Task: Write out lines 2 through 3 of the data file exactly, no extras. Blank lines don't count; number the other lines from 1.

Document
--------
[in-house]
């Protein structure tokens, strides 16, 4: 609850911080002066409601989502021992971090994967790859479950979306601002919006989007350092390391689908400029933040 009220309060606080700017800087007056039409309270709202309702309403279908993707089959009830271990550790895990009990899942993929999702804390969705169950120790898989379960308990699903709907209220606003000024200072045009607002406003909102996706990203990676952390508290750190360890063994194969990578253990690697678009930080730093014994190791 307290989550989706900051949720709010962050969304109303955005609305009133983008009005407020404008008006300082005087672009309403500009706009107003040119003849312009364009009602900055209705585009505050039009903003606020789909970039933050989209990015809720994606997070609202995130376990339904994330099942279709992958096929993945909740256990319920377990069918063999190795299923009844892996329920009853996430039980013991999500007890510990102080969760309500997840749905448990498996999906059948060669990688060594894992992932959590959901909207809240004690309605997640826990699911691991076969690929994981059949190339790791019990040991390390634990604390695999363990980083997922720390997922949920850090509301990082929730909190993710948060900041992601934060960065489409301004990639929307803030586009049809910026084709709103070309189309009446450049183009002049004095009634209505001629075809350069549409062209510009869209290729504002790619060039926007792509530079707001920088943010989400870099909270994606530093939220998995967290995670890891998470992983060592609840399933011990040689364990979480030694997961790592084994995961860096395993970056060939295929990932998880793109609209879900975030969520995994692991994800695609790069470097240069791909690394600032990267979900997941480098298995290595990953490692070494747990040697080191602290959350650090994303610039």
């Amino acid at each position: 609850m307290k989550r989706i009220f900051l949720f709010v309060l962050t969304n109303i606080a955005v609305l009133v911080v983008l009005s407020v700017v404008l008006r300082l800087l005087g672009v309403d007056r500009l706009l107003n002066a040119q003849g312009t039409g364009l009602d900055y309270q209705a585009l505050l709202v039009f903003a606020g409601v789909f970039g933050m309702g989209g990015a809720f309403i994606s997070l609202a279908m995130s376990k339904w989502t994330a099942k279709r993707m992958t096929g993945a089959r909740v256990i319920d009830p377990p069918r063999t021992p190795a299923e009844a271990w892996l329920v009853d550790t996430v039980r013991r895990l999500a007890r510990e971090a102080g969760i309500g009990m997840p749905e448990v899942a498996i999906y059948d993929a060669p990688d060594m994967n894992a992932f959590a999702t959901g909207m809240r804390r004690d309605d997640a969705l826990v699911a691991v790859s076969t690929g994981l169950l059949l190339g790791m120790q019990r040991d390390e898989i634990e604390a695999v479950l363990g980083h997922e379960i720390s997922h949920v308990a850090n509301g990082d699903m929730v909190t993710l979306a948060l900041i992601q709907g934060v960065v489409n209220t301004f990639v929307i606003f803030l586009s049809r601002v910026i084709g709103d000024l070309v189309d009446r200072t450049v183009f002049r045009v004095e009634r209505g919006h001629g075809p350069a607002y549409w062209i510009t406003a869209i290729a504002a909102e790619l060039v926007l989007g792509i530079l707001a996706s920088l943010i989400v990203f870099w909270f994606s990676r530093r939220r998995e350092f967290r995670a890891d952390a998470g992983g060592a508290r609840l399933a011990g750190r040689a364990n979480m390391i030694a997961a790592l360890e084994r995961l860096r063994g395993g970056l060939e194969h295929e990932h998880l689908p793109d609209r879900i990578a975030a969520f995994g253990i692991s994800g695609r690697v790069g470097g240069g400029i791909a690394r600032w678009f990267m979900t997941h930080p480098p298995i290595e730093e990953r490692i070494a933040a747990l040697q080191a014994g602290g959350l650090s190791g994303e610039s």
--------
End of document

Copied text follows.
């Protein structure tokens, strides 16, 4: 609850911080002066409601989502021992971090994967790859479950979306601002919006989007350092390391689908400029933040 009220309060606080700017800087007056039409309270709202309702309403279908993707089959009830271990550790895990009990899942993929999702804390969705169950120790898989379960308990699903709907209220606003000024200072045009607002406003909102996706990203990676952390508290750190360890063994194969990578253990690697678009930080730093014994190791 307290989550989706900051949720709010962050969304109303955005609305009133983008009005407020404008008006300082005087672009309403500009706009107003040119003849312009364009009602900055209705585009505050039009903003606020789909970039933050989209990015809720994606997070609202995130376990339904994330099942279709992958096929993945909740256990319920377990069918063999190795299923009844892996329920009853996430039980013991999500007890510990102080969760309500997840749905448990498996999906059948060669990688060594894992992932959590959901909207809240004690309605997640826990699911691991076969690929994981059949190339790791019990040991390390634990604390695999363990980083997922720390997922949920850090509301990082929730909190993710948060900041992601934060960065489409301004990639929307803030586009049809910026084709709103070309189309009446450049183009002049004095009634209505001629075809350069549409062209510009869209290729504002790619060039926007792509530079707001920088943010989400870099909270994606530093939220998995967290995670890891998470992983060592609840399933011990040689364990979480030694997961790592084994995961860096395993970056060939295929990932998880793109609209879900975030969520995994692991994800695609790069470097240069791909690394600032990267979900997941480098298995290595990953490692070494747990040697080191602290959350650090994303610039």
């Amino acid at each position: 609850m307290k989550r989706i009220f900051l949720f709010v309060l962050t969304n109303i606080a955005v609305l009133v911080v983008l009005s407020v700017v404008l008006r300082l800087l005087g672009v309403d007056r500009l706009l107003n002066a040119q003849g312009t039409g364009l009602d900055y309270q209705a585009l505050l709202v039009f903003a606020g409601v789909f970039g933050m309702g989209g990015a809720f309403i994606s997070l609202a279908m995130s376990k339904w989502t994330a099942k279709r993707m992958t096929g993945a089959r909740v256990i319920d009830p377990p069918r063999t021992p190795a299923e009844a271990w892996l329920v009853d550790t996430v039980r013991r895990l999500a007890r510990e971090a102080g969760i309500g009990m997840p749905e448990v899942a498996i999906y059948d993929a060669p990688d060594m994967n894992a992932f959590a999702t959901g909207m809240r804390r004690d309605d997640a969705l826990v699911a691991v790859s076969t690929g994981l169950l059949l190339g790791m120790q019990r040991d390390e898989i634990e604390a695999v479950l363990g980083h997922e379960i720390s997922h949920v308990a850090n509301g990082d699903m929730v909190t993710l979306a948060l900041i992601q709907g934060v960065v489409n209220t301004f990639v929307i606003f803030l586009s049809r601002v910026i084709g709103d000024l070309v189309d009446r200072t450049v183009f002049r045009v004095e009634r209505g919006h001629g075809p350069a607002y549409w062209i510009t406003a869209i290729a504002a909102e790619l060039v926007l989007g792509i530079l707001a996706s920088l943010i989400v990203f870099w909270f994606s990676r530093r939220r998995e350092f967290r995670a890891d952390a998470g992983g060592a508290r609840l399933a011990g750190r040689a364990n979480m390391i030694a997961a790592l360890e084994r995961l860096r063994g395993g970056l060939e194969h295929e990932h998880l689908p793109d609209r879900i990578a975030a969520f995994g253990i692991s994800g695609r690697v790069g470097g240069g400029i791909a690394r600032w678009f990267m979900t997941h930080p480098p298995i290595e730093e990953r490692i070494a933040a747990l040697q080191a014994g602290g959350l650090s190791g994303e610039s």